In order for mining to be lucrative, the value of the coins mined must exceed the cost of gear plus electricity used to mine. AMD's cards seem to have an edge in overall performance and in power consumption vs calculations per second.

Note: Due to the recent interest in litecoins, I have used benchmark data from bitcoins as it is more illustrative, but from what I have read on various forums and data sources (I, II), it appears that AMD GPUs are still more efficient at mining litecoins as well, allowing parallels to be drawn.


I am not suggesting this will be a meaningful source of revenue for an extended period of time going forward, nor should this article be construed in anyway as a recommendation for/against mining virtual currency.

The importance of this I believe stems can be seen from comments made during the Q3 conference call:

Hi, David. This is Lisa. Let me take the Graphics question. So, first, we've talked about Graphics as a multi-quarter growth strategy for us in terms of market share and we are certainly seeing that we are executing on that path.

When we look at the third quarter relative to the fourth quarter and where we are going we have built a very strong product portfolio. We just announced our full lineup for the R7 and R9 Series and those were launched in September and shipping in October. So we did see a little bit of a transition at the end of the third quarter, but we do expect to gain share in the fourth quarter with our graphics business.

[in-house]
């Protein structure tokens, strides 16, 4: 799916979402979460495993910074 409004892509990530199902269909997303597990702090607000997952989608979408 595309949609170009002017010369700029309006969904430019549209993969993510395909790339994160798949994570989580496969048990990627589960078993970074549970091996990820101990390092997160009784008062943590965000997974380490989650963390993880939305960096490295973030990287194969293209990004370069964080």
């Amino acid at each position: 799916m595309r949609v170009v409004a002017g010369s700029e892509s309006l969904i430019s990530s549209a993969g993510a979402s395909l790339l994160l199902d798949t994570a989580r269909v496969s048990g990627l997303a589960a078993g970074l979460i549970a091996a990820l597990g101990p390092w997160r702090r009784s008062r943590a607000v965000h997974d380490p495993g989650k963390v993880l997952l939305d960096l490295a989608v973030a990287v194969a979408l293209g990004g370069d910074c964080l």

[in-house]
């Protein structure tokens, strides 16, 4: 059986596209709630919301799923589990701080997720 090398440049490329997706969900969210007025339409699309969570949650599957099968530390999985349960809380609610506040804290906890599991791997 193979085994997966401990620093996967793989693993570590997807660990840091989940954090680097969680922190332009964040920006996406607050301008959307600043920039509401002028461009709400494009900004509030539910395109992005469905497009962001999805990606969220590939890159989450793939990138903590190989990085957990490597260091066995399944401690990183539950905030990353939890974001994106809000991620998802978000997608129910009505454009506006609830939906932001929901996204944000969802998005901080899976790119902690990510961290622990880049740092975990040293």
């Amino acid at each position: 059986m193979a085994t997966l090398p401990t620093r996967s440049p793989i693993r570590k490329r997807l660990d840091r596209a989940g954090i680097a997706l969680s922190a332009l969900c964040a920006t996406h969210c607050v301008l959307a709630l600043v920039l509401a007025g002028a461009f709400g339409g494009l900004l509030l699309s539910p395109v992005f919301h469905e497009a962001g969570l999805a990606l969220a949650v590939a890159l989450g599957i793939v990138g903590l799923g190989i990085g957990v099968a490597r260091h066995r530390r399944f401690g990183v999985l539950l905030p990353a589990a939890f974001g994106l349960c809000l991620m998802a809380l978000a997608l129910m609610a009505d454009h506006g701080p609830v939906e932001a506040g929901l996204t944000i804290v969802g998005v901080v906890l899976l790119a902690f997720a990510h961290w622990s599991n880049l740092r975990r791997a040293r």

AMD's Q3 GPU revenues declined significantly, and AMD stated the cause as being the transition to new GPU products. Wedbush estimated that console revenues accounted for ~$400M, meaning traditional GPU sales would have dropped to ~$270M, which is a pretty substantial sequential decline.

However, this decline makes sense if the channel was being allowed to clear old inventory prior to the new GPUs shipping. Some tech sites harped on the fact that the majority of the R9 and R7 series graphics cards were nothing new as they used largely the same GPU chips as the 7000 series they were replacing, with the main exception being AMD's new Hawaii GPUs.

Well, it seems as if the community is disagreeing with the tech sites. The R9 280X, which is a refresh of the 7970 GPU, is largely out of stock at newegg, as well as the 7970 GPUs. Notice the number of out of stock GPUs based on GCN architecture?

The above screenshot is taken from CryptoCoinCharts in order to show how quickly the value of litecoins have exploded. Around November 15th or so is when the value seemed to begin the moonshot.

The reason I say that this should not be depended on as a stable growth driver going forward is based on the volatility of cryptocurrency. If the value of litecoins implodes, so does the added value to AMD GPU cards. Or if Nvidia tweaks its GPU architecture, but that would not be an overnight change by any means.

But for now, it seems that retailers are having little trouble moving AMD GPU inventory. I believe this will allow AMD to return closer to the historic $320M or so in GPU revenues during Q4.

Disclosure: I am long AMD.

Additional disclosure: I own both shares and options in AMD, and actively trade my position. I may add/liquidate or initiate a hedge at anytime.